18 May 2010 | Lindsay Clark
Sustainable IT procurement is hampered because nearly 80 per cent of IT products have no green measurement or accreditation, a technology services firm has claimed.
Probrand looked at 150,000 IT products from 110 vendors covering 22 different product categories, and found that only 22 per cent had any official environmental standard. Of those with some form of accreditation, the largest number (42 per cent) were desktops computers and servers, followed by notebooks, monitors and then printers.
The research has also highlighted that there is no single standard associated with sustainability and existing measures are inconsistent in their approaches.
While all are credible in their own right, Germany’s Blue Angel ecolabelling, EPEAT, a system that helps buyers evaluate the environmental attributes of electronics, and the UK’s Government Buying Standards, formerly known as ‘Quick Wins’, each inconsistently consider and weight credentials such as documentation on recycled paper, chlorine free packaging, halogen free cables, energy consumption, the research said.
However, Energy Star - a US government-backed programme to help businesses and individuals improve energy efficiency - does feature as a standard in other labelling schemes.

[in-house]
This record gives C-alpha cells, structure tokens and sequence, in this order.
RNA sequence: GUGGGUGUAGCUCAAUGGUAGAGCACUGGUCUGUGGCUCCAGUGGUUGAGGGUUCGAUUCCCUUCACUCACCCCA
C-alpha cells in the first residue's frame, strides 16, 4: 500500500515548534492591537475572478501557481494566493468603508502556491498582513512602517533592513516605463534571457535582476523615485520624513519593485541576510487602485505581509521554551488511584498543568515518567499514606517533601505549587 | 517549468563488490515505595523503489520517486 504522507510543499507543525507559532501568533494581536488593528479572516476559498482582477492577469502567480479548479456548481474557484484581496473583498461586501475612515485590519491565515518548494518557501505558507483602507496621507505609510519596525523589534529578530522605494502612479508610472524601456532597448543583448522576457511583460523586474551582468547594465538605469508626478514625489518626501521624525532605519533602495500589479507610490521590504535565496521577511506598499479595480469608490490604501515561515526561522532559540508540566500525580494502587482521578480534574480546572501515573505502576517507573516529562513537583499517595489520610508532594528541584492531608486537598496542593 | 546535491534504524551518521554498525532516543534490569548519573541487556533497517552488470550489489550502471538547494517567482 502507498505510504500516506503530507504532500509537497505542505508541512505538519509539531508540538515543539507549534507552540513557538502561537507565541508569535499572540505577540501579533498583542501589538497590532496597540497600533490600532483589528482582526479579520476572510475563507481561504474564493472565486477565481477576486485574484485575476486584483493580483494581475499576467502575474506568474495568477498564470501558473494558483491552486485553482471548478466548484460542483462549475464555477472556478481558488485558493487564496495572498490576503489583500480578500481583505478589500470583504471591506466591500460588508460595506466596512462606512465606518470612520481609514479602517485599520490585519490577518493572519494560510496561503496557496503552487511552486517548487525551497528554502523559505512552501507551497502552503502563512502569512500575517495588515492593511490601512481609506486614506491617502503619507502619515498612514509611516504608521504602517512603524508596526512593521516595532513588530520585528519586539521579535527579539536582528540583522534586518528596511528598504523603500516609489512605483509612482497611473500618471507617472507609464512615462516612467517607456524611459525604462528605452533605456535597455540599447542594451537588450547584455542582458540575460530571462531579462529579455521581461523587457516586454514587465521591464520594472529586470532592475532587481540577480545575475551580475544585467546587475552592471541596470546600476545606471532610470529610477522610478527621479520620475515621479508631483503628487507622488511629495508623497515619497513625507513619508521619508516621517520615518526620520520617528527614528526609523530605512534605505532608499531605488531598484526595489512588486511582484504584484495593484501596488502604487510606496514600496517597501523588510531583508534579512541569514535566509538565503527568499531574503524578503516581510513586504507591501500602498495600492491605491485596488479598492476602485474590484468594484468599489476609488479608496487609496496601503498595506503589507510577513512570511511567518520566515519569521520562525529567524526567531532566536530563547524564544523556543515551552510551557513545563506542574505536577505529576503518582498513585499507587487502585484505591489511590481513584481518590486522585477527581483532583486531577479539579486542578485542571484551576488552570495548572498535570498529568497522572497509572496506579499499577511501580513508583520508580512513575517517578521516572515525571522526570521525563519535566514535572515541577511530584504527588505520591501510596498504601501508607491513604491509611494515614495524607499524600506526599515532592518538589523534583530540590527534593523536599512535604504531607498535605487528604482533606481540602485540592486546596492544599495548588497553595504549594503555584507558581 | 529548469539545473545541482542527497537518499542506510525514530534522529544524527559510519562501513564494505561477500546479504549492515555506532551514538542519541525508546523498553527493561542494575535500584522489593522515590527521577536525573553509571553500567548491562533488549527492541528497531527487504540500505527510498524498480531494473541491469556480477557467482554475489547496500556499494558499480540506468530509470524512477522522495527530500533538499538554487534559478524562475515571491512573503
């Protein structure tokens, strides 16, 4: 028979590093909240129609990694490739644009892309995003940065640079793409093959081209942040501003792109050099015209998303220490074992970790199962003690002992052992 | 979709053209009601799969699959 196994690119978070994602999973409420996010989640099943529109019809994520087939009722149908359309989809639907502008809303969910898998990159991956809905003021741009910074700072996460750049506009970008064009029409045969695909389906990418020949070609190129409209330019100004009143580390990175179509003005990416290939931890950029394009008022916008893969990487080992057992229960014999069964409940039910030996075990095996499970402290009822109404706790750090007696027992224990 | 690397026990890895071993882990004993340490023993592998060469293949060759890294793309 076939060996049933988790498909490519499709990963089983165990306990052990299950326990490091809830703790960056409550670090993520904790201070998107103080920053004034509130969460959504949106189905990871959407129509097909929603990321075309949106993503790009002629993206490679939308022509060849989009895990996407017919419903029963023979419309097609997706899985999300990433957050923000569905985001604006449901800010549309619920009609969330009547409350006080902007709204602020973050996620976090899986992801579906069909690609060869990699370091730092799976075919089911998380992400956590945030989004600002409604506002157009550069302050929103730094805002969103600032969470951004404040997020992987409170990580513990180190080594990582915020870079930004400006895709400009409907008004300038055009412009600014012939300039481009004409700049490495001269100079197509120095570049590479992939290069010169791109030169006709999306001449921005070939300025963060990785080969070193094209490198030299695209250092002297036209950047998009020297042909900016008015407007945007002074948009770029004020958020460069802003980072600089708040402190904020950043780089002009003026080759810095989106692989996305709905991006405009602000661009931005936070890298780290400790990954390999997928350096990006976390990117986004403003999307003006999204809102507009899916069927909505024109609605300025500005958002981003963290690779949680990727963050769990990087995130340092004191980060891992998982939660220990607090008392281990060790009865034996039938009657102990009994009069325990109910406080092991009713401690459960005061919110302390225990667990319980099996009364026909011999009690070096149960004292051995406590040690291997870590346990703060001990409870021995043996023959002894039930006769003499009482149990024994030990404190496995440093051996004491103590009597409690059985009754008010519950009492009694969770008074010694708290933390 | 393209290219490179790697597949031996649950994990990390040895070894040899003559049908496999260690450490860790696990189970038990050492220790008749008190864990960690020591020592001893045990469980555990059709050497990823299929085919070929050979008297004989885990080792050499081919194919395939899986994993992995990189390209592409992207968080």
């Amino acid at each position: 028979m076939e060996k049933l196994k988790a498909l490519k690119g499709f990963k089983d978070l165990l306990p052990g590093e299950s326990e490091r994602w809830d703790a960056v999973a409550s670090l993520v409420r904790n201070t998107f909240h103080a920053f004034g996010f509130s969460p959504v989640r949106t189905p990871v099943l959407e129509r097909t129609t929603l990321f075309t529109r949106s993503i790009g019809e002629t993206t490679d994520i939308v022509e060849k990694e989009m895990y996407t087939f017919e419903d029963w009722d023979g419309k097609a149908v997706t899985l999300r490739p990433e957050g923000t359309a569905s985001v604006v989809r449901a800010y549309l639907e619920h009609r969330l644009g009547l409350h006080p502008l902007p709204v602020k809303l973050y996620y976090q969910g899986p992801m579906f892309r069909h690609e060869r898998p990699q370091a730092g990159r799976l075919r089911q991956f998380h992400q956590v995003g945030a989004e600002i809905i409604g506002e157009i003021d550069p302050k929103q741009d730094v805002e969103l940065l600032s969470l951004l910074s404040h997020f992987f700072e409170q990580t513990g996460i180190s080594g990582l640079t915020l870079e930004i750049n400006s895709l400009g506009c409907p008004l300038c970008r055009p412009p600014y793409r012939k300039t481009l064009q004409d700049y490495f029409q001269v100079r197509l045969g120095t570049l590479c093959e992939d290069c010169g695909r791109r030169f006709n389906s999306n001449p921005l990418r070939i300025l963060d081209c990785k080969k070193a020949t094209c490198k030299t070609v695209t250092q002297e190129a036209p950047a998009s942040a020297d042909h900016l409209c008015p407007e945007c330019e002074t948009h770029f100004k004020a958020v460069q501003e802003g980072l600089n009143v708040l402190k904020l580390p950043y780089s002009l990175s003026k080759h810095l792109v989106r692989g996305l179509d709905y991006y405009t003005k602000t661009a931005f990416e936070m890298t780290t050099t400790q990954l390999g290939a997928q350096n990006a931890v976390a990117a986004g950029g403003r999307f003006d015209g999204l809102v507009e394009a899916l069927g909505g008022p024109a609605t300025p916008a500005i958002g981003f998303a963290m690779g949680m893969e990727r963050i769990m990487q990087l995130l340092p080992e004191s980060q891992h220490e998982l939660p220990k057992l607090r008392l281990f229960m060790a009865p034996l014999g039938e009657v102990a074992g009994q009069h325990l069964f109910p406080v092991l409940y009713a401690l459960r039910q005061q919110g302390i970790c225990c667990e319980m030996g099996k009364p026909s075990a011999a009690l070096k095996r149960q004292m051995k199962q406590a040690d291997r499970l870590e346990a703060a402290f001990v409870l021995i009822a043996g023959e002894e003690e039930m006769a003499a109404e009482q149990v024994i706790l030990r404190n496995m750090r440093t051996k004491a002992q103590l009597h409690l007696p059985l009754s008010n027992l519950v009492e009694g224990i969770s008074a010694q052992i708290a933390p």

Probrand found few suppliers consider the lifecycle of the product or the impact of the supply chain through which a product is delivered. This is becoming increasingly critical in assessing a product’s overall sustainability and application within globally responsible business.
Gary Price, business analyst at Probrand, said: “Business is under pressure to green IT at the same time as acknowledging that greener IT is an operational cash saver. There is motivation for adoption. However, our research has perhaps unearthed a three-sided barrier to swift adoption. Not enough products have a ‘green’ accreditation and of those that do it is very challenging to compare between products or benchmark.
“There is no consistent industry measure for sustainability… and little understanding. Furthermore, of the green-related product information that does exist, it is rarely provided to the IT buyer in an easy to digest fashion.”
There is little hope of adoption of genuinely sustainable IT without this, Price said.
He called on governments to incentivise manufacturers to adopt consistent environmental due diligence standards. Many manufacturers exceeded green production measures, but were not assessed, he added.